The Egyptian government has reason to be nervous. After cracking down on civil liberties, free speech, free exercise, and the free press, the government has watched with growing alarm over the protests engulfing France by thousands of yellow vested citizens. So Egypt is rethinking its denial of basic liberties, right? No, the government is preventing the sale of yellow vests and prosecutors are seeking jail time for a lawyer who was merely pictured in yellow vest.
Egyptian authorities are particularly worried given next month’s anniversary of the 2011 popular uprising that got rid of Hosni Mubarak. So they have told industrial safety equipment dealers not to sell yellow vests to walk-in buyers and to restrict business to wholesale sales to verified companies.
Protests are also banned under President Abdel-Fattah el-Sissi.
In the meantime, an Egyptian prosecutor has ordered the jailing of a lawyer for 15 days after the publication of a picture of him wearing a yellow vest. Lawyer Mohamed Ramadan is now being held for simply wearing a yellow vest as if banning the clothing item will remove the underlying cause for unrest.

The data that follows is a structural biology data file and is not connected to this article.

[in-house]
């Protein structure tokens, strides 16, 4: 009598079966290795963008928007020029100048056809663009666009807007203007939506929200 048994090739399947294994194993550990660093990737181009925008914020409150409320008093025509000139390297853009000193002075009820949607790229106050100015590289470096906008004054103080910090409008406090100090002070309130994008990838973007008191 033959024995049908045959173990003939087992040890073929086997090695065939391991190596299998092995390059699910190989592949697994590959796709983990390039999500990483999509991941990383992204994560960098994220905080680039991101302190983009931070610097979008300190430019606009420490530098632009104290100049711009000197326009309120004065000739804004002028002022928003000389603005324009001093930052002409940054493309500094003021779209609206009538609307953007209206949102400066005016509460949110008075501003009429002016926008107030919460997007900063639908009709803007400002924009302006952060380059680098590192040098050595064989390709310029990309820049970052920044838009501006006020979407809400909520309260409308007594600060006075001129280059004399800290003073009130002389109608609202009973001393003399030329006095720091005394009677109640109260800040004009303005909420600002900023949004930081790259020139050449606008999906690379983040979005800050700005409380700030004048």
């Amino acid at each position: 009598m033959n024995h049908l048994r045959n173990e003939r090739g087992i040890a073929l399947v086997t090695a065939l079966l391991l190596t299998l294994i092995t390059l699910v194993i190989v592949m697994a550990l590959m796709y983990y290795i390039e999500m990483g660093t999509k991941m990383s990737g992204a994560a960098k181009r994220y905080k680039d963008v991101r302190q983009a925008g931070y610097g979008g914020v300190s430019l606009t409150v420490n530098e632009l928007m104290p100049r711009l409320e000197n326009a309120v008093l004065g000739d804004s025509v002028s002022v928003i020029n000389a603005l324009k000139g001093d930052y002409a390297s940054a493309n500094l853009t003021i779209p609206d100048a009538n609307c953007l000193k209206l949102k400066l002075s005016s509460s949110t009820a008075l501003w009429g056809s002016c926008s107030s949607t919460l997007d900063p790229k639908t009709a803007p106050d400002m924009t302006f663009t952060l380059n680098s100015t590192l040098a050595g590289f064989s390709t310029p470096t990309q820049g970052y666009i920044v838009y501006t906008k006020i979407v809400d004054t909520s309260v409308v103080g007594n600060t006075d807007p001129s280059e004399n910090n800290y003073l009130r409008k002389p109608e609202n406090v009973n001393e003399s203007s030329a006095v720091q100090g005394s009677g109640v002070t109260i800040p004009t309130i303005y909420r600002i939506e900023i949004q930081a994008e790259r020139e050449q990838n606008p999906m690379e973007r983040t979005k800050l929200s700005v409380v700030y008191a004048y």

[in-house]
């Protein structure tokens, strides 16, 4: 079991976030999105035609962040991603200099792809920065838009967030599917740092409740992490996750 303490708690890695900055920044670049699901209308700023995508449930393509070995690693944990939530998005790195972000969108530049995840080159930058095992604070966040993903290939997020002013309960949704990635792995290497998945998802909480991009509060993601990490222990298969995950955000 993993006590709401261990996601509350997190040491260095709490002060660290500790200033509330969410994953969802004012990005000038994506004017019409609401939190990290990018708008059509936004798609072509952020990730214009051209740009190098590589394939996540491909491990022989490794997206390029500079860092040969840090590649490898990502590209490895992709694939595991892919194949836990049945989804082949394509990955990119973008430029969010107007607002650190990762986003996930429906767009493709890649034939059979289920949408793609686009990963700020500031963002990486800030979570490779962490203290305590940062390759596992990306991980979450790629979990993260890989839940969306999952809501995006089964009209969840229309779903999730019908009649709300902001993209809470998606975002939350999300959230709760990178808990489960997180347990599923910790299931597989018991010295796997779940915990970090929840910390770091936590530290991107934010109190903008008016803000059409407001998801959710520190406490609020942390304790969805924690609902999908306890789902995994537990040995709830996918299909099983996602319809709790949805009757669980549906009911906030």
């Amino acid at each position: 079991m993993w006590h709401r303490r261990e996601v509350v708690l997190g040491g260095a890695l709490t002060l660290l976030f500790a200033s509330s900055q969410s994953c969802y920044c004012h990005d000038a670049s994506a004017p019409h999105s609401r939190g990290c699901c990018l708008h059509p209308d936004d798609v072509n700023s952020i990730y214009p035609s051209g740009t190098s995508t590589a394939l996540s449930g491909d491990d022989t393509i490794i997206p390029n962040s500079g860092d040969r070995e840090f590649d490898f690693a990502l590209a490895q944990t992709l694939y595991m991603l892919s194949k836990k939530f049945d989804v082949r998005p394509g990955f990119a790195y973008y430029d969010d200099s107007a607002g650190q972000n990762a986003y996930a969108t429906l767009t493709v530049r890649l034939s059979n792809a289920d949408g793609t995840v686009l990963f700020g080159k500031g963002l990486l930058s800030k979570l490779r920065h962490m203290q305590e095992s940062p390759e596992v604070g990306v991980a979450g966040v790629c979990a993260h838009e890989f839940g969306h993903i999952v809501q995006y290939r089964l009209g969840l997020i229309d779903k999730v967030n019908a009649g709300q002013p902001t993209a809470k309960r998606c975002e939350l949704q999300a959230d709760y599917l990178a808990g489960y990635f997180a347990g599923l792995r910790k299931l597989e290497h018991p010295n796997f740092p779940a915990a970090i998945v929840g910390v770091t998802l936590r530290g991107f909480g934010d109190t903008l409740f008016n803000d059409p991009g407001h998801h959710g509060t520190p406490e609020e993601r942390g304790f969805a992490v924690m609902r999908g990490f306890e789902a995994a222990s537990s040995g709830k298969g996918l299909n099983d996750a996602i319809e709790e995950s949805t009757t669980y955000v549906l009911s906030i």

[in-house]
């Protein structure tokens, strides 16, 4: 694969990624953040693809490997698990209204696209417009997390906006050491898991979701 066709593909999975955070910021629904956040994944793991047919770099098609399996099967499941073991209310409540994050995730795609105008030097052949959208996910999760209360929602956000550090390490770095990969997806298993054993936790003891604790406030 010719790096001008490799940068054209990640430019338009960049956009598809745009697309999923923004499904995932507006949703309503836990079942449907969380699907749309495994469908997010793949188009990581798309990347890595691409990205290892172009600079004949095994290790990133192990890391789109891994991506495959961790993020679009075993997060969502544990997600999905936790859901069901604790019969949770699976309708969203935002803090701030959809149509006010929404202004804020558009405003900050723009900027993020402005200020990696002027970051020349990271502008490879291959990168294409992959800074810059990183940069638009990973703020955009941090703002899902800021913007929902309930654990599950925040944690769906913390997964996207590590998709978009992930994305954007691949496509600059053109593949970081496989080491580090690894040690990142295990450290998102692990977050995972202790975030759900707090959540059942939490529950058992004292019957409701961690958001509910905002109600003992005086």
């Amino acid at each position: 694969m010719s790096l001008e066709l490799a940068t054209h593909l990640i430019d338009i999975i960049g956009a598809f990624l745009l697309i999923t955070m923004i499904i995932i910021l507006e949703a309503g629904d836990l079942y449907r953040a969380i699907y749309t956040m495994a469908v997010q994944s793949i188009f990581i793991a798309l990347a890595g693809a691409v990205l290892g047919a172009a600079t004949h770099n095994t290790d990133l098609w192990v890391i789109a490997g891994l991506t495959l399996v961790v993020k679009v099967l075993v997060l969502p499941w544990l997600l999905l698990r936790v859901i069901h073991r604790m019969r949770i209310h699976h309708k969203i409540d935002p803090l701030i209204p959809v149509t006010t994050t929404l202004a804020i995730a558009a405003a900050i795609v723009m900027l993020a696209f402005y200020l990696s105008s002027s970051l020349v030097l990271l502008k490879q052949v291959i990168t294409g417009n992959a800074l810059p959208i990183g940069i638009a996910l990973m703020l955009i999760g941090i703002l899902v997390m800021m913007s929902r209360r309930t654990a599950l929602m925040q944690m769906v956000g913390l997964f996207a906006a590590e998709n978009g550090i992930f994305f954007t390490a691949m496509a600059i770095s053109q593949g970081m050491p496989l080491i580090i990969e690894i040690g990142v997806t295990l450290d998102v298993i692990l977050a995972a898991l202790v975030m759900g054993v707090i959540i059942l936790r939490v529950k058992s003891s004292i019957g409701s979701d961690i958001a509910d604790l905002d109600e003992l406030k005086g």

The ridiculous has become the expected under el-Sissi. Egypt has seen a dramatic rollback on civil liberties under al-Sissi with increasing pettiness and arbitrariness. A teenager was jailed for cartoons of Muhammad and a leading businessman was attacked for a cartoon of Micky Mouse with a beard. Then there was the three-year sentence given Amr Nohan, a 22-year-old law graduate for posting a Facebook image of el-Sisi with Mickey Mouse-style cartoon ears. A leading cartoonist Islam Gawish, 26, was arrested in Egypt by the hyper sensitive al-Sisi government.
Now it is yellow vests.